When last winter failed to develop into anything even resembling winter, I was forced to reconsider my outdoor options. While the skis sat unused in various corners and the snowshoes were tossed carelessly behind the couch, I started sorting through my backpack gear while browsing through guidebooks, looking for something new. I recruited a few friends to join in on the fun, and we settled on Juniper Dunes Wilderness.

Located northeast of Pasco, Washington, Juniper Dunes comprises a little over 7,000 acres of BLM-managed designated wilderness. A permit is required for overnight access, but it’s free and easily obtained from the BLM office in Spokane. Group size is capped at eight to protect the fragile landscape. While most wilderness areas are at high elevation and difficult to get to during winter, Juniper Dunes becomes more accessible in the winter months through an adjacent ORV park, where loose summer sands can entrap vehicles. Even in winter, four-wheel drive is recommend, but the sand has a higher moisture content and is therefore more compact. BLM recommends parking at the upper ORV parking lot and information area and traveling to the wilderness gate on foot.

I confess our group of six never located the wilderness gate, but it hardly matters. From the ORV park we walked east until we reached the wilderness fence, which we easily clambered over. This is the only wilderness I have ever encountered that has a fence around its boundary, a fence designed to keep motorized vehicles out rather than keeping anything in.

Trade in snow for sand at the Juniper Dunes Wilderness near Tri-Cities, Wash. Photo: Holly Weiler.

Trade in snow for sand at the Juniper Dunes Wilderness near Tri-Cities, Wash. Photo: Holly Weiler.

There aren’t any trails here, where windstorms have a way of shifting the landscape into constantly new configurations, so we wouldn’t have gained anything by locating the main entrance gate anyway. Carry a map and compass or a GPS, or better yet, carry all three. The terrain varies from 500 to 1,000 feet of elevation, but a quick look at the topo map reveals that ridges and valleys are stacked together throughout the wilderness, making it easy to lose one’s bearings without constant attention to the map or use of GPS waypoints.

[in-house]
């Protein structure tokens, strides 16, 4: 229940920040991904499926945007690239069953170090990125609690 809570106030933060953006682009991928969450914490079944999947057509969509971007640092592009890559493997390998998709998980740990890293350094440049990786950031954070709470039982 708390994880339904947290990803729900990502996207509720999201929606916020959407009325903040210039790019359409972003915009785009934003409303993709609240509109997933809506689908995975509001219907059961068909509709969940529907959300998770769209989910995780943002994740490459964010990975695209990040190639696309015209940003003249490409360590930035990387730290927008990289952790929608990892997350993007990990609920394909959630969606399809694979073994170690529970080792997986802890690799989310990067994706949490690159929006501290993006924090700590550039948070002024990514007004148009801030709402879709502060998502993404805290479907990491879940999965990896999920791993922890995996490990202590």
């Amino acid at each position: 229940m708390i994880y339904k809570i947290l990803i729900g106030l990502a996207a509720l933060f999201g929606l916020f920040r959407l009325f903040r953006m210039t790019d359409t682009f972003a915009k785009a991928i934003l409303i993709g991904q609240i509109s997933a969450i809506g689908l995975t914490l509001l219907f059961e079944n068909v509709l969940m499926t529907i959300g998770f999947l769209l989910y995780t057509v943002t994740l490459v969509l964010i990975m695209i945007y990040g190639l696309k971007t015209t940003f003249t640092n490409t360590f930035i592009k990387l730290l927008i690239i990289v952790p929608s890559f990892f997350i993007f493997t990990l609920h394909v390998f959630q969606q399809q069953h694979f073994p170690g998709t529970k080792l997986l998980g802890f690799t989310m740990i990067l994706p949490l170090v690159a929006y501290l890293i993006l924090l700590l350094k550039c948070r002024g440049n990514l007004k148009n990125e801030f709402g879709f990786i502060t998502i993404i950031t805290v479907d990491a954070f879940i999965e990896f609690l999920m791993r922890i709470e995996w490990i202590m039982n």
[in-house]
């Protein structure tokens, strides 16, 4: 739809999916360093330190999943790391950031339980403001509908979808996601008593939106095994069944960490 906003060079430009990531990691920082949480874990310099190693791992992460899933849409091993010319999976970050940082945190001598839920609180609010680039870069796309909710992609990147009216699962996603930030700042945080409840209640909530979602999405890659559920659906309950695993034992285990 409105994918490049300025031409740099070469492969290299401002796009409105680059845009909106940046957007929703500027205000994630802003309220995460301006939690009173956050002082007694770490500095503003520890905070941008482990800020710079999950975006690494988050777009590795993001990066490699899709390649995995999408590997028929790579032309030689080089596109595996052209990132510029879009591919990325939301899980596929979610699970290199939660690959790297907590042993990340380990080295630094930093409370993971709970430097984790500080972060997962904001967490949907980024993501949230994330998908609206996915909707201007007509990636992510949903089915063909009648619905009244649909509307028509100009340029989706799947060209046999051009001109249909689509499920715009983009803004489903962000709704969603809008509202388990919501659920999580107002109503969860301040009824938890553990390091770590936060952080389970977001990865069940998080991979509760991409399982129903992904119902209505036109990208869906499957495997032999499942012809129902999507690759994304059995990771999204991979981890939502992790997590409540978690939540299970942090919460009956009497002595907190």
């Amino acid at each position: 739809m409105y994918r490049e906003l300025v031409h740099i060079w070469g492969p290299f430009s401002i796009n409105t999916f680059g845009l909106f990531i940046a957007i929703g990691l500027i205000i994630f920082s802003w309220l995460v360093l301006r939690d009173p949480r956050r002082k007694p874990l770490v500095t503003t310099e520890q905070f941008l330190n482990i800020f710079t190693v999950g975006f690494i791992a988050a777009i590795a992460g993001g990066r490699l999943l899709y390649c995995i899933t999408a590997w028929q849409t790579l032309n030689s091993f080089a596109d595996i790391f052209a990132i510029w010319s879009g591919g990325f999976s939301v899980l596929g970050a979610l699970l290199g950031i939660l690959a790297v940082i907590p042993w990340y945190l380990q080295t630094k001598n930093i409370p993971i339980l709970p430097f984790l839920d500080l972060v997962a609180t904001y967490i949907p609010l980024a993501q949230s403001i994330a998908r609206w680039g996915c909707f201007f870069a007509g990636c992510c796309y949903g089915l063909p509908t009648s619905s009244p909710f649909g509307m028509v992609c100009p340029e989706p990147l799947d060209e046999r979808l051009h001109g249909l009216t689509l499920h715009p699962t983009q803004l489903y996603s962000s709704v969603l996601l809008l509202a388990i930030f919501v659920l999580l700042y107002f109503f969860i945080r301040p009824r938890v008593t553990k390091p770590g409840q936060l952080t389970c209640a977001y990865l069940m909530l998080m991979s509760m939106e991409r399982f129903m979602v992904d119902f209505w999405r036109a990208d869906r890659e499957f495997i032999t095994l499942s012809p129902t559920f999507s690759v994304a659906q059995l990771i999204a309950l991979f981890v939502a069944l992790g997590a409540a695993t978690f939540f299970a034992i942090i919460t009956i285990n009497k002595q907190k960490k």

The land lends itself well to wandering. We only carried our full packs a short distance before establishing a base in a protected spot. There is no source of water in Juniper Dunes, so we needed to carry our water for the weekend in addition to our food and backpack equipment. We stashed what we didn’t need at the tents, hanging food in tall junipers to keep rodents at bay, and marked a GPS waypoint so we could find our way back. Then we went in search of the juniper forests. The largest western juniper groves in Washington are found here, with some trees reaching astounding heights and widths. Some of the state’s largest sand dunes are also found here, making it feel like a visit to the ocean, minus all the water.

The only drawback to a winter trip is the speed with which darkness descends. No campfires are allowed within the wilderness, so dress for the cold that comes with nightfall and bring a book or catch up on sleep.

Getting there: Take I-90 west then Highway 395 south toward Pasco. Exit 395 via US-12E, then bear northeast on Kahlotus-Pasco Road. Turn left on Peterson Road, which turns into Juniper Road and ends at the ORV park.

USGS 7.5 Minute Quadrangles: Glade, Levey SW, Levey, Levey NE, Rye Grass Coulee. More info: Blm.gov/or/resources/recreation/site_info.php?siteid=270. //